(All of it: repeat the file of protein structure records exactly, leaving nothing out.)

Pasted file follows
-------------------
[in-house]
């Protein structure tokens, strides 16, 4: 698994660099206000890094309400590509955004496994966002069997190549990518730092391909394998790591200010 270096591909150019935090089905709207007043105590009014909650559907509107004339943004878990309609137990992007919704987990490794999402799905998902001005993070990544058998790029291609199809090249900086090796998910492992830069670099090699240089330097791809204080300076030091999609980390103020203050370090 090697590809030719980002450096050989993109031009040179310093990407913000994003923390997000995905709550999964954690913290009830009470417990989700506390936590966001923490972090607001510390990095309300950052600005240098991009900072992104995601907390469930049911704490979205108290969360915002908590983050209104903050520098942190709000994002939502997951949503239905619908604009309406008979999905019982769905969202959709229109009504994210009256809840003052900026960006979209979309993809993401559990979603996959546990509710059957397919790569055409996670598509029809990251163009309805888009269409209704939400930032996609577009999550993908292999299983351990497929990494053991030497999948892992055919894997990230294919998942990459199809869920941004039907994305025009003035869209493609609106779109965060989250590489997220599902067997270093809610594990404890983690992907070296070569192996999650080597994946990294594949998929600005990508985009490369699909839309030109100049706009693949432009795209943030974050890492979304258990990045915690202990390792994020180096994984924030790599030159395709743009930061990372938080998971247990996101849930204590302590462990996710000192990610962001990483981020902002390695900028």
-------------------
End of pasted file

[in-house]
């Protein structure tokens, strides 16, 4: 698994660099206000890094309400590509955004496994966002069997190549990518730092391909394998790591200010 270096591909150019935090089905709207007043105590009014909650559907509107004339943004878990309609137990992007919704987990490794999402799905998902001005993070990544058998790029291609199809090249900086090796998910492992830069670099090699240089330097791809204080300076030091999609980390103020203050370090 090697590809030719980002450096050989993109031009040179310093990407913000994003923390997000995905709550999964954690913290009830009470417990989700506390936590966001923490972090607001510390990095309300950052600005240098991009900072992104995601907390469930049911704490979205108290969360915002908590983050209104903050520098942190709000994002939502997951949503239905619908604009309406008979999905019982769905969202959709229109009504994210009256809840003052900026960006979209979309993809993401559990979603996959546990509710059957397919790569055409996670598509029809990251163009309805888009269409209704939400930032996609577009999550993908292999299983351990497929990494053991030497999948892992055919894997990230294919998942990459199809869920941004039907994305025009003035869209493609609106779109965060989250590489997220599902067997270093809610594990404890983690992907070296070569192996999650080597994946990294594949998929600005990508985009490369699909839309030109100049706009693949432009795209943030974050890492979304258990990045915690202990390792994020180096994984924030790599030159395709743009930061990372938080998971247990996101849930204590302590462990996710000192990610962001990483981020902002390695900028």